music, healing, hospital, surgery, patient

Music does wonderful things for the brain. It’s a quintessential part of a breakup, to give you something to cry to by someone who relates to your pain. It’s a must have for a wedding, to convey your love through the tunes being played as your walk down the aisle or have your first dance. And it gives you thrills and chills in movies, to really set the scene.

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Music plays on our emotions and we know that it can mentally heal someone who is dealing with grief. But recent studies have shown that music can actually help our bodies to heal better after surgery. How amazing is that?

Doctors have recently written a piece for medical journal The Lancet to detail how music improves the recovery time after surgery for patients in hospital. The often ignored, non-drug treatment is said to have many benefits including reducing the activity of our nervous system, thus lowering the pulse and the blood pressure of the patient.

Listening to music before, during and after surgery can affect perceived intensity and unpleasantness of pain, which enables the patient’s sense of pain to be reduced. This also reduces anxiety levels.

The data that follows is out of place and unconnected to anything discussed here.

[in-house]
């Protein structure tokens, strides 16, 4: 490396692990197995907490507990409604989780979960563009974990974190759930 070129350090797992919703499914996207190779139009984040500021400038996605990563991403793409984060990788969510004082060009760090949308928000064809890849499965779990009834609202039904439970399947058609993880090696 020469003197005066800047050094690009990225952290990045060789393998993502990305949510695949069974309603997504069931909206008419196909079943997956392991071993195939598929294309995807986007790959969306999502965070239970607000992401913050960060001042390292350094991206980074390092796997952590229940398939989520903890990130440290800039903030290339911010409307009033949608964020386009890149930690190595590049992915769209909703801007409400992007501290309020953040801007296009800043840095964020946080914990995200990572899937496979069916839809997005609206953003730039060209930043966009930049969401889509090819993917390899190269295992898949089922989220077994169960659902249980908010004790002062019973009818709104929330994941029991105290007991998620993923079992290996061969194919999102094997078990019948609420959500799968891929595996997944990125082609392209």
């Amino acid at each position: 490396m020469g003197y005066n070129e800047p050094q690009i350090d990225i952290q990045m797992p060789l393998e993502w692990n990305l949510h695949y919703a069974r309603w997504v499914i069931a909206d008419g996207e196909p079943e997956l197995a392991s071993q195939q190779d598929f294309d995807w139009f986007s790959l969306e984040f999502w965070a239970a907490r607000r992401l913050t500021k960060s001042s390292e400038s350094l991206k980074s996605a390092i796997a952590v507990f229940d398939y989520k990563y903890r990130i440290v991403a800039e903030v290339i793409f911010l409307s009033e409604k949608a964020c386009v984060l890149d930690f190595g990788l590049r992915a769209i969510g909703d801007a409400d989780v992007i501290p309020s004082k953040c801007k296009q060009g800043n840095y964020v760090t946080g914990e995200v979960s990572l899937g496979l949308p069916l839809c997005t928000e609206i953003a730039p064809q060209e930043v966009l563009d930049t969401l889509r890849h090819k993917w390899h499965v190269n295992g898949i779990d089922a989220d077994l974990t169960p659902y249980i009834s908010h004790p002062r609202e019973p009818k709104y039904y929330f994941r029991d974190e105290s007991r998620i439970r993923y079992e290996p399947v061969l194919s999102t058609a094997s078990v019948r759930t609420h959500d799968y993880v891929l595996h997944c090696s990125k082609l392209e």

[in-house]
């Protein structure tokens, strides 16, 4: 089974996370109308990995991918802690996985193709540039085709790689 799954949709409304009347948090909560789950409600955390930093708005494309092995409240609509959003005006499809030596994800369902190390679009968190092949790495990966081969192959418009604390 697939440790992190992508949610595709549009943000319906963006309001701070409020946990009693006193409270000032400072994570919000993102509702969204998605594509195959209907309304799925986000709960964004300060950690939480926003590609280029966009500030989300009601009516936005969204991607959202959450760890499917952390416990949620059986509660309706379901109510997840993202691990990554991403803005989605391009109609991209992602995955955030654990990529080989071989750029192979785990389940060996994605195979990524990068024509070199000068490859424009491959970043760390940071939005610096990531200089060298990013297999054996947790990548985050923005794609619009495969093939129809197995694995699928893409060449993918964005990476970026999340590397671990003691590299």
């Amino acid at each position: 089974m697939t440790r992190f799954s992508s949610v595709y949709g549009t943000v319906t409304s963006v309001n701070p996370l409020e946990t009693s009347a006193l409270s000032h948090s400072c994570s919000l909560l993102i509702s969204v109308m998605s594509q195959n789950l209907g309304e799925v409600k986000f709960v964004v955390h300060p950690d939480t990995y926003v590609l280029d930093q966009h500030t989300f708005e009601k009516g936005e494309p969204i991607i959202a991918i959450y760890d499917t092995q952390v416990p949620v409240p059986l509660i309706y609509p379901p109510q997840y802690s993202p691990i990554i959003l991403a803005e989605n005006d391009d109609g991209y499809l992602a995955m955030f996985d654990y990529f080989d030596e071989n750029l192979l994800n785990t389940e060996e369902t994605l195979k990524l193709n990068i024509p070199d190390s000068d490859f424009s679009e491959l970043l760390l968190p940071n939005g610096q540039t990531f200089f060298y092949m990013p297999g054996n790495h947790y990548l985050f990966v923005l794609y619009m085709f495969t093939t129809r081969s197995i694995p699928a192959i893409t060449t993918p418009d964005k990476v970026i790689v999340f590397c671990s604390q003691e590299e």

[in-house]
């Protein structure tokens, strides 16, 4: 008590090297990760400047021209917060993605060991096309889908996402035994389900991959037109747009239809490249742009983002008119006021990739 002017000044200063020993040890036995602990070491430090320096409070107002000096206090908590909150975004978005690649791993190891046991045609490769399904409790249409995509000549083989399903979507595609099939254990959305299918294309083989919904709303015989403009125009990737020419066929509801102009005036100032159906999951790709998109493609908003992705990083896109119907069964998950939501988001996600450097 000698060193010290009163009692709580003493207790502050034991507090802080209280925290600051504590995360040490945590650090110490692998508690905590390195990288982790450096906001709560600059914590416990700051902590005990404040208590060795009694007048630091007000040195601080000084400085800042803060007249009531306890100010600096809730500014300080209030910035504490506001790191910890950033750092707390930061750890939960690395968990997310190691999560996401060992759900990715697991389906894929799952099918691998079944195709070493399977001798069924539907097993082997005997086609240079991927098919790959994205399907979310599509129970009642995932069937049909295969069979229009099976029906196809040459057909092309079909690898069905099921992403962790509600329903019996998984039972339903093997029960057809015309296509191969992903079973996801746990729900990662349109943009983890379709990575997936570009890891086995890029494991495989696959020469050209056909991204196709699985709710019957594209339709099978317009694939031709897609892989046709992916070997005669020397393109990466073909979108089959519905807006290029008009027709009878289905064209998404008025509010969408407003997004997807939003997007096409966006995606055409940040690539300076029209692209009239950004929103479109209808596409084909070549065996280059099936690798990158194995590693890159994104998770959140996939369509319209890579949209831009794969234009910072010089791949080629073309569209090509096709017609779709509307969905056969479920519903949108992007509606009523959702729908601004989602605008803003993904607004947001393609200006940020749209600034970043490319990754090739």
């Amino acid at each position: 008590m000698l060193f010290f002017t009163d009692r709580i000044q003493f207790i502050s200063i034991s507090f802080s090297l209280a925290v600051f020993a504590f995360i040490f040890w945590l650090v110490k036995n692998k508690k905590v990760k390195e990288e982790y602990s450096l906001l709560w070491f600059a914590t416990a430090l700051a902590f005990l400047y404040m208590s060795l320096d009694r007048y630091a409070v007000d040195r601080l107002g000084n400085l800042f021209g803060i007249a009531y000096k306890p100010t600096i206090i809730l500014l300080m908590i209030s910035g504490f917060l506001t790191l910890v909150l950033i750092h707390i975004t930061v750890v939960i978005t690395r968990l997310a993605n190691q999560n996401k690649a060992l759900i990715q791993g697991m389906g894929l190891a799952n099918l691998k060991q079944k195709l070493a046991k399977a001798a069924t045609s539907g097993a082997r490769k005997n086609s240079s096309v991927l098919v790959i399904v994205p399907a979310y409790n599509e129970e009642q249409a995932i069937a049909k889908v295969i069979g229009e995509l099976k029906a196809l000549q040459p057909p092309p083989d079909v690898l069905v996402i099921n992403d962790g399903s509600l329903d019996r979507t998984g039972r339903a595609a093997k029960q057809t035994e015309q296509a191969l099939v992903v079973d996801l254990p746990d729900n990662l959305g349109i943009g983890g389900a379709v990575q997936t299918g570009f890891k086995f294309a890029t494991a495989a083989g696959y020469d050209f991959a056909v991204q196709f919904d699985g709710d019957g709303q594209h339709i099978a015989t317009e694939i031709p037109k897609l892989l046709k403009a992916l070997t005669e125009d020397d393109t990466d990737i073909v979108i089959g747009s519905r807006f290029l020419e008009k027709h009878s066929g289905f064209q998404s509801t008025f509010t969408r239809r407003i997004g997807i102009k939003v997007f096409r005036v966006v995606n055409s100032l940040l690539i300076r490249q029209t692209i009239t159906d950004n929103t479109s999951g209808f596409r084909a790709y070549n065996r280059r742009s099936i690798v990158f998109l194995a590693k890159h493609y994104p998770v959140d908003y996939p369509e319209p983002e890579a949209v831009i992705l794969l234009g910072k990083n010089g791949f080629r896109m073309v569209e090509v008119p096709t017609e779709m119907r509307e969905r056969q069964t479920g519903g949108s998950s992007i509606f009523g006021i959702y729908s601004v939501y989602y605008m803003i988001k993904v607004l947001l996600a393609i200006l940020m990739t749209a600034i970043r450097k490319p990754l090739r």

So what kind of music is going to help you to recover when you come out from surgery? There’s no right answer for that, it’s about what sounds good for you. As music is a personal choice, your recovery songs are all going to be different, whether you like a bit of Guns ‘n’ Roses or Taylor Swift.

This research was done to help promote non-drug related pain tolerance methods that are often ignored. Doctors are so quick to reach for drugs in order to get things done, when there may be a non-drug related solution that is better for the body.

London-based researchers found that the effect of music was consistent across many different types of surgery and music styles and that patients should feel free to request their favourite songs, as long as there was no interference with medical equipment.

If you happen to be going into surgery soon, good luck to you, for one, and ask to be able to listen to your favourite tunes to assist in your recovery process; it’s much better for your body to have music help you to heal.

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